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Session 2000-01
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Standing Committee Debates
Criminal Justice and Police Bill

Criminal Justice and Police Bill

Standing Committee F

Wednesday 7 March 2001

[Mr. Roger Gale in the Chair]

Criminal Justice and Police Bill

10.30 am

Mr. James Gray (North Wiltshire): On a point of order, Mr. Gale. I welcome you back to the Chair. You may not have spotted from reading the Hansard report that yesterday, at least in theory, the Committee considered 24 clauses, 41 Opposition amendments, 27 Government amendments, 13 new clauses and nine Government new clauses that covered 13 pages of closely printed script. Today we are due to consider 16 clauses, 36 amendments and four Government amendments, and tomorrow, amazingly, we have 53 clauses and schedules to consider, including six Government amendments.

This week's programming is bringing our proceedings into disrepute, because the Opposition are being given no opportunity to consider the Bill. The nation will be watching us, because we are dealing with important matters, on many of which there is broad cross-party agreement, but we are not being given the opportunity to consider them.

Is it possible to reconvene the Programming Sub-Committee once again, so that it can consider asking the House for an extension of the out date to 13 March, not least because an early election now seems less likely?

Mr. Simon Hughes (Southwark, North and Bermondsey): Further to that point of order, Mr. Gale. I join the hon. Member for North Wiltshire (Mr. Gray) in requesting you to reconvene the Programming Sub-Committee. He used the word ``considered'', but the truth is that little was considered yesterday: many changes were made at the guillotine, without debate. Given the extreme unlikelihood of an early dissolution, we now have the opportunity to rethink the timetable so that we can consider the rest of the Bill in an orderly fashion and without delay. Indeed, completion within the next fortnight seems entirely possible.

Mr. Oliver Heald (North-East Hertfordshire): Further to that point of order, Mr. Gale. Has the Minister approached you to give an estimate of how many clauses he expects not to be debated today? Yesterday, 25 clauses and 44 amendments, all on important matters, were not discussed. If he has not approached you, would you consider using your power to reconvene the Programming Sub-Committee, so that the matter can be reflected on and the date put back?

The Minister of State, Home Office (Mr. Charles Clarke): Further to that point of order, Mr. Gale. The Committee will recall that, at the most recent meeting of Programming Sub-Committee, the Government offered not to impose a guillotine last night at 10 pm or today at 1 pm, on an understanding about the clauses that we should have reached—we would have had to sit through the night yesterday and this evening—but no such agreement was made.

The Committee will also recall that there was no Division on the clauses that were agreed to at the end of yesterday's sitting. The Committee will further recall that a substantial amount of party political badinage took place yesterday, which was not encouraged by Labour Members. Finally, the Committee will recall that, as I said yesterday evening, although some Opposition new clauses were in order, they were designed to make various party political points prior to the election. We believe that the Committee has had adequate time to consider the Bill, and we shall carry it through. That is the Government's position.

The Chairman: I do not propose to allow the Committee to get into a prolonged debate, because the matters that concern the Chairman—that is what points of order are about—are clear. The sittings of the Committee and the guillotines within those sittings were a matter for decision by the Committee, following a second meeting of the Programming Sub-Committee. For the moment, therefore, they are set in concrete, and the Chairman has no power or right to interfere. I have made it abundantly plain, and I know that Mr. Hood, my co-Chairman, shares this view, that if the Committee wants a further sitting of the Programming Sub-Committee, the Chairman is here to serve.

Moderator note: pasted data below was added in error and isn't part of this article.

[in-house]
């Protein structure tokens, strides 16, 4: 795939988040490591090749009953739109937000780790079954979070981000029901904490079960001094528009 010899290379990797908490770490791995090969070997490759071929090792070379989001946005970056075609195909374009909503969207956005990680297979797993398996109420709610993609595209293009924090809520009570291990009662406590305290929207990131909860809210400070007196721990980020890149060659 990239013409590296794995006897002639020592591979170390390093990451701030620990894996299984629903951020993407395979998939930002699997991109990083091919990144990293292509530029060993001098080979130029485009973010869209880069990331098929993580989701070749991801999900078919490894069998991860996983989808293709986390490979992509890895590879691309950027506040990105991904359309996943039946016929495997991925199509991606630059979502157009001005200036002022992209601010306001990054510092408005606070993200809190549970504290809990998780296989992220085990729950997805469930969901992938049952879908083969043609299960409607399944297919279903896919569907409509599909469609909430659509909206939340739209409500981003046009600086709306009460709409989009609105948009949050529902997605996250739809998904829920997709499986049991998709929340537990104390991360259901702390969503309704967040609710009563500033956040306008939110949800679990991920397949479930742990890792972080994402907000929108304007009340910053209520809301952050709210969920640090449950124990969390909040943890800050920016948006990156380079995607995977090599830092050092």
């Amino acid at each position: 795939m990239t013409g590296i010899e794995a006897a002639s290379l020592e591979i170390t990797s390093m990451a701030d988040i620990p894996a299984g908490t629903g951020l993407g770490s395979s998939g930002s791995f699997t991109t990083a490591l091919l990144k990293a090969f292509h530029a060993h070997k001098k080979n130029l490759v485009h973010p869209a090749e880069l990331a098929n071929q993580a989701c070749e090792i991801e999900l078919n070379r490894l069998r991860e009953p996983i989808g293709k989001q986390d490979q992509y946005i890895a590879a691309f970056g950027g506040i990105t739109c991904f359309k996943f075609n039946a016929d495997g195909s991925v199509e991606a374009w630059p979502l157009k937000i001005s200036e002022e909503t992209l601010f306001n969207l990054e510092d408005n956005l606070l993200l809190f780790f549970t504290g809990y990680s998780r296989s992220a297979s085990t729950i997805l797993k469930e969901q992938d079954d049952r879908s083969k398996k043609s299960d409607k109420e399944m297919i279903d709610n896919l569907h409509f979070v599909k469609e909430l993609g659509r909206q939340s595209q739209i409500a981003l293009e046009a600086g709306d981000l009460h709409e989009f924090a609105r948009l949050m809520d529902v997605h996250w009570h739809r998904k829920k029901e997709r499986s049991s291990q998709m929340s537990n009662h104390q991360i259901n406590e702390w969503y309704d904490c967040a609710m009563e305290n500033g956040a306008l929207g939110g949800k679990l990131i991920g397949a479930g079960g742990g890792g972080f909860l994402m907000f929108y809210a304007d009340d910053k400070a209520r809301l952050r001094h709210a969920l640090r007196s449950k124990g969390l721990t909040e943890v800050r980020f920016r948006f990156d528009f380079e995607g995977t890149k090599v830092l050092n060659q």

If, this morning, the usual channels agree—that would be the most courteous way forward—to hold a further sitting of the Programming Sub-Committee, I am prepared to convene one immediately after the guillotine falls this morning. That is not a matter for me. It is entirely a matter for agreement between the usual channels and the parties. If there is no agreement, and one party formally requests a meeting of the Programming Sub-Committee, I shall have to exercise my judgment. I would prefer to think that, as is custom and practice, the usual channels will manage to hammer this out in the Corridor outside.

I shall make one other point, as these issues have been raised, and as there has been reference to matters of record. I have not had the opportunity to read the Hansard reports of yesterday's proceedings in Committee, to which I was not privy. I have, however, had drawn to my attention exchanges that took place on the Floor of the House while I was absent on parliamentary business yesterday. I note that a reference was made—although not by a member of this Committee—to filibustering in this Committee. I wish to place it plainly on record that Mr. Hood and I, as Chairmen, and all the members of the Chairmen's Panel, both deprecate acrimony—although we cannot altogether control it—and, more importantly, will not tolerate filibustering.

So far as I am concerned, there has been no filibustering—at least, up until yesterday, for which I cannot speak, but I am sure that Mr. Hood would not have tolerated it. We should now move to the business of the day before we waste any further time.

Clause 70

Arrestable offences

Question proposed, That the clause stand part of the Bill.

Mr. Heald: The clause makes two additions to the list of arrestable offences: kerb crawling and failing to stop after an accident. However, the Police Federation has long argued that the offence of failing to stop when requested by a constable—I believe, in uniform—should also be added. Clearly, it should be possible immediately to apprehend someone who fails to stop when requested to do so by the police. What is the Minister's view? In a letter to me, Fred Broughton, chairman of the Police Federation, said: